Paper No. 2-1
Presentation Time: 8:35 AM
MAGMATIC AND SEISMIC EVIDENCE FOR NEOGENE CRUSTAL AND MANTLE EVOLUTION UNDER THE PUNA PLATEAU OF THE CENTRAL ANDES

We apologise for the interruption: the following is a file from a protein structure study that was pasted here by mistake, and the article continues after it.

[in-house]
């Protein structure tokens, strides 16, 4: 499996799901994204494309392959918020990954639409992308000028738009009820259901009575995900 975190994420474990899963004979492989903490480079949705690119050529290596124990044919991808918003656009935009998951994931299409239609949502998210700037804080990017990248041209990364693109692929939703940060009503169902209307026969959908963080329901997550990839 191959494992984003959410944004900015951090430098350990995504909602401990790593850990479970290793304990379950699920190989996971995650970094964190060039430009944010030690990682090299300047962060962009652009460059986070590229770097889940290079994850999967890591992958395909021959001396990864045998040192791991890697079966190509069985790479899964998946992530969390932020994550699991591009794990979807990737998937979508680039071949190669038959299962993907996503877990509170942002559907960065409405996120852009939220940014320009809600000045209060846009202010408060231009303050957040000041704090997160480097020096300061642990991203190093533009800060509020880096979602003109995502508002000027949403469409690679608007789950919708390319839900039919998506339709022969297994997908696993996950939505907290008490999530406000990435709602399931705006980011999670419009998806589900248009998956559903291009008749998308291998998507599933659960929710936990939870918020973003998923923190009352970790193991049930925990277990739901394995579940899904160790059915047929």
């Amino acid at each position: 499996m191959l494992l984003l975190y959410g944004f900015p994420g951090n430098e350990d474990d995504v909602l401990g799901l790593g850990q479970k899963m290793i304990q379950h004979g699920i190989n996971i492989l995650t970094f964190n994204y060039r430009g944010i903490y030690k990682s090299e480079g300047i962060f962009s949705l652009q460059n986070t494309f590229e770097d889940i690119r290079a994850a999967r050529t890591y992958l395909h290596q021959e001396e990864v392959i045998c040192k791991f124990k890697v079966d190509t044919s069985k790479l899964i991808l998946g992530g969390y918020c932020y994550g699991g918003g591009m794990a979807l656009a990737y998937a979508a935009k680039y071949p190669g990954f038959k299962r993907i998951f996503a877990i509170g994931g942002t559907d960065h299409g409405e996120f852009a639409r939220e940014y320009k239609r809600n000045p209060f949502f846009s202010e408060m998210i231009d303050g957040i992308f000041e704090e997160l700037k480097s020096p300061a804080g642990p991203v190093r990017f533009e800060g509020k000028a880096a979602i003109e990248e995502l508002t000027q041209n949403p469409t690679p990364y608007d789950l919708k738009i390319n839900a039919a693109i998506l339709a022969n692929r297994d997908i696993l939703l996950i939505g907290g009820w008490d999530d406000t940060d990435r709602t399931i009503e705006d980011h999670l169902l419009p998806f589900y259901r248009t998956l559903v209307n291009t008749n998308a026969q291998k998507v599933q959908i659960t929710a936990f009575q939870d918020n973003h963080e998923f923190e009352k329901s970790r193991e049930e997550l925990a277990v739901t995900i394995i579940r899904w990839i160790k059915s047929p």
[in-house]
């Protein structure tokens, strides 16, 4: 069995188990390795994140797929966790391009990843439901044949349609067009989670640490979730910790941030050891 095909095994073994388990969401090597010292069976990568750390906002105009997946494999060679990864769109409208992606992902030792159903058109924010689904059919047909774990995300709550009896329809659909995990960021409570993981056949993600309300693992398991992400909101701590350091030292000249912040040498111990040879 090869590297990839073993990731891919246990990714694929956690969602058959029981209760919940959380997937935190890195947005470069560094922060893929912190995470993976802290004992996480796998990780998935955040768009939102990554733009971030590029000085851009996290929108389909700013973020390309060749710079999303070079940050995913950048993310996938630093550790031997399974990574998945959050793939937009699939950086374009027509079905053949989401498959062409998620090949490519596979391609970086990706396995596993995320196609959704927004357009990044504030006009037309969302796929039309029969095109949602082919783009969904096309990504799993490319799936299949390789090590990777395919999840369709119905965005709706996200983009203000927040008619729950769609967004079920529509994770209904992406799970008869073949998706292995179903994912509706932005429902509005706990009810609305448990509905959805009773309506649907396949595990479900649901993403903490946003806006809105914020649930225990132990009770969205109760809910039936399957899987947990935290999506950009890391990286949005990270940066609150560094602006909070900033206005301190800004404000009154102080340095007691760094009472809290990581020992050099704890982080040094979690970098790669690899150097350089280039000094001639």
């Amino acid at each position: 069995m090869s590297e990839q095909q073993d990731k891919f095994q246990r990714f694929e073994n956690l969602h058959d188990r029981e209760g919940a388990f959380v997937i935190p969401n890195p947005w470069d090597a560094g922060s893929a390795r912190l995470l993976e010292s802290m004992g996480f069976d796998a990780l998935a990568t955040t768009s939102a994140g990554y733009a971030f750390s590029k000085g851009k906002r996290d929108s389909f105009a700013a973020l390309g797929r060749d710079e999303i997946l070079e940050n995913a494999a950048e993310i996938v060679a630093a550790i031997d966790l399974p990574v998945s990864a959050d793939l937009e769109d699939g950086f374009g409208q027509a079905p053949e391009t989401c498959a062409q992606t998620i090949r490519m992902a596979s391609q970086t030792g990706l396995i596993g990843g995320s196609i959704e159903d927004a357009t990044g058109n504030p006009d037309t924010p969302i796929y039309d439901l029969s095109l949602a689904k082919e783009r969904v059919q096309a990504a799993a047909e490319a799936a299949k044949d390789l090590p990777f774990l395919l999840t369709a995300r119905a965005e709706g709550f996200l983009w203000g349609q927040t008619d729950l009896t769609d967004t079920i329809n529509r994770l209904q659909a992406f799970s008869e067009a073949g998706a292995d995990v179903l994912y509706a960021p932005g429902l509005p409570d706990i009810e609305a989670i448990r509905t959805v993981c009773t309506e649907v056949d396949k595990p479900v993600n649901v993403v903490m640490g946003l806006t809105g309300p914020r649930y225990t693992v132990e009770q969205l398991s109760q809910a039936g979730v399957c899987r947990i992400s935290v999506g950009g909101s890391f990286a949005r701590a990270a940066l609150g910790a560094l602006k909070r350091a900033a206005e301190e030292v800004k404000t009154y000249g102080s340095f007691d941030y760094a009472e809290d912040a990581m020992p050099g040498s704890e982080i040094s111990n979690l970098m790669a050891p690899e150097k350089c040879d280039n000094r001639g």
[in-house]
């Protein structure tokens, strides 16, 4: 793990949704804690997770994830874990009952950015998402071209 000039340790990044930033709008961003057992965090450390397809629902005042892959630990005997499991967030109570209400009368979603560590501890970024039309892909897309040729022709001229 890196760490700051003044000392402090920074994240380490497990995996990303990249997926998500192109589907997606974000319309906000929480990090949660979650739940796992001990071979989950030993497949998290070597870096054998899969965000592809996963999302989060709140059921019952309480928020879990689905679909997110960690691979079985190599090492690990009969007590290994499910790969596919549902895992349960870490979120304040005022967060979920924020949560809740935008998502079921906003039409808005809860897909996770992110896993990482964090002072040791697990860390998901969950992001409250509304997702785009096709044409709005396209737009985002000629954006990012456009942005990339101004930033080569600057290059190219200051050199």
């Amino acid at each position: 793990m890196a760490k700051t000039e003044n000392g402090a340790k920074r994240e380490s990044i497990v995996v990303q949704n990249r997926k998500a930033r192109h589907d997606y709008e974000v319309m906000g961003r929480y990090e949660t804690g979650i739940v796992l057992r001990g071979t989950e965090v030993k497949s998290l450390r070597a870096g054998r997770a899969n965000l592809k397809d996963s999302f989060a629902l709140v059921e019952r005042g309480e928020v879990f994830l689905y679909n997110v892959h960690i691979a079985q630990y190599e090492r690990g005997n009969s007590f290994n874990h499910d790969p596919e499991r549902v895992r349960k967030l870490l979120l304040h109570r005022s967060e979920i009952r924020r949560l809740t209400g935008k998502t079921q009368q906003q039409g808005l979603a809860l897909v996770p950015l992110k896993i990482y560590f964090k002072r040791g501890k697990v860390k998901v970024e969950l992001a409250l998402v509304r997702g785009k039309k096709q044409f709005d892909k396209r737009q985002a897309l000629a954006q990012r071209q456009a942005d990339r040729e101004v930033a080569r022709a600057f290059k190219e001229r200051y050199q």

Crustal and mantle lithospheric delamination along with forearc subduction erosion have become popular mechanisms for explaining processes operating along continental margin orogenic belts and have raised questions of the balance of creation and destruction of continental crust at active subduction margins. Evidence for changes in subduction zone geometry and crustal loss though delamination of thickened dense lower crust beneath the Central Andean Puna plateau comes from petrologic and geochemical studies of <18 Ma magmatic rocks linked with seismic studies. Calculations of crustal loss and new crustal growth rates based on magmatic chemistry and seismic imaging suggest that the Puna is an area of net crustal loss for at least the last 10 Ma, with up to 10% or more of the lower crust removed in that time. A specific example of crustal loss and gain under the southern Puna comes from the chemistry (e.g., Sm/Yb, La/Ta, Ba/La, Nd and Sr isotopes) of Neogene volcanic rocks, which support an 18 to 7.5 Ma period of slab shallowing, followed by slab steepening and forearc subduction erosion linked with backarc lithospheric delamination and large scale ignimbrites. Support for backarc crustal delamination comes from seismic attenuation and Vs tomographic images that reveal an ~100 km wide high velocity anomaly associated with an irregular shear wave splitting pattern, which is interpreted as a delaminated block above a nearly aseismic segment of the subducting Nazca slab at a depth of ~150-200 km. This block underlies the < 7 Ma Cerro Galan ignimbrites and bordering mafic lava flows and glassy andesites and dacites erupted to the west, north and south of the ignimbrites. The chemistry and mineralogy of these surrounding flows support equilibration of the basaltic magmas at > 1350°C at ~2 GPa followed by fractionation and mixing with melts of garnet-pyroxene bearing crust to produce the andesites and dacites. In accord, these lavas along with the Cerro Galan ignimbrites lie above a region where receiver functions indicate a lithosphere-asthenosphere boundary at ~60-80 km that lies below a regionally thin 45-55 km thick crust with a low Vp/Vs (< 1.70) ratio.